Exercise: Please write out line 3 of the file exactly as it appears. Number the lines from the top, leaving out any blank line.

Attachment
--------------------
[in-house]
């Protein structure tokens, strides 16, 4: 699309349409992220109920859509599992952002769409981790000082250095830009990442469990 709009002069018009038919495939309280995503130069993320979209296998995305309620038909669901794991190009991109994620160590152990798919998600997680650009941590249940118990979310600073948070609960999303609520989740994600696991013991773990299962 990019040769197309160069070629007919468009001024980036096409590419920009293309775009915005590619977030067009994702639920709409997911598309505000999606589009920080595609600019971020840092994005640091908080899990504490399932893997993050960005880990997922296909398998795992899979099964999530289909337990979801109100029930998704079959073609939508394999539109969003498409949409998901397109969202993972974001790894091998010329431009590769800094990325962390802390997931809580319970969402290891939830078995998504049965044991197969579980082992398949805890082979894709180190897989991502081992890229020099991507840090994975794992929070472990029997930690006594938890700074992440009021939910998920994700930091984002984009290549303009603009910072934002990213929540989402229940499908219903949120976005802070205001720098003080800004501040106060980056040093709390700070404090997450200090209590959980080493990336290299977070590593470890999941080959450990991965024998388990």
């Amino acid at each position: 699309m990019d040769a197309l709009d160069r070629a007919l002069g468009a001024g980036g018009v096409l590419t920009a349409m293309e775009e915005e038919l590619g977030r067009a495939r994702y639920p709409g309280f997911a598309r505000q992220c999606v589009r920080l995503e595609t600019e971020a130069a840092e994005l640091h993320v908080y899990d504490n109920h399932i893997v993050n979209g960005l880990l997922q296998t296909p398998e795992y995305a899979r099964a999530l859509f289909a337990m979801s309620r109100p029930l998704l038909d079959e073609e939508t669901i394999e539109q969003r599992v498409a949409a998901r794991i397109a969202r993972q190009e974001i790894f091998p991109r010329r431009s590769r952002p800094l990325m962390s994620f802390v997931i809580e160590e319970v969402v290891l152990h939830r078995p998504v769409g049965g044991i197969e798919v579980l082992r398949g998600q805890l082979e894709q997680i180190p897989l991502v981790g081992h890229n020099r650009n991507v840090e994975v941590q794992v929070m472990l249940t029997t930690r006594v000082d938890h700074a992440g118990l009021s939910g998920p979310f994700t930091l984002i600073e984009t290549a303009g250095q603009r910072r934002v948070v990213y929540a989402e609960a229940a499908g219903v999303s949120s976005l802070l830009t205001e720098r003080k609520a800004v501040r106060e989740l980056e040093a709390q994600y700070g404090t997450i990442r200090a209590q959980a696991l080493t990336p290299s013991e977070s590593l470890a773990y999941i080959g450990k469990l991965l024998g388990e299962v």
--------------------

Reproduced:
């Amino acid at each position: 699309m990019d040769a197309l709009d160069r070629a007919l002069g468009a001024g980036g018009v096409l590419t920009a349409m293309e775009e915005e038919l590619g977030r067009a495939r994702y639920p709409g309280f997911a598309r505000q992220c999606v589009r920080l995503e595609t600019e971020a130069a840092e994005l640091h993320v908080y899990d504490n109920h399932i893997v993050n979209g960005l880990l997922q296998t296909p398998e795992y995305a899979r099964a999530l859509f289909a337990m979801s309620r109100p029930l998704l038909d079959e073609e939508t669901i394999e539109q969003r599992v498409a949409a998901r794991i397109a969202r993972q190009e974001i790894f091998p991109r010329r431009s590769r952002p800094l990325m962390s994620f802390v997931i809580e160590e319970v969402v290891l152990h939830r078995p998504v769409g049965g044991i197969e798919v579980l082992r398949g998600q805890l082979e894709q997680i180190p897989l991502v981790g081992h890229n020099r650009n991507v840090e994975v941590q794992v929070m472990l249940t029997t930690r006594v000082d938890h700074a992440g118990l009021s939910g998920p979310f994700t930091l984002i600073e984009t290549a303009g250095q603009r910072r934002v948070v990213y929540a989402e609960a229940a499908g219903v999303s949120s976005l802070l830009t205001e720098r003080k609520a800004v501040r106060e989740l980056e040093a709390q994600y700070g404090t997450i990442r200090a209590q959980a696991l080493t990336p290299s013991e977070s590593l470890a773990y999941i080959g450990k469990l991965l024998g388990e299962v």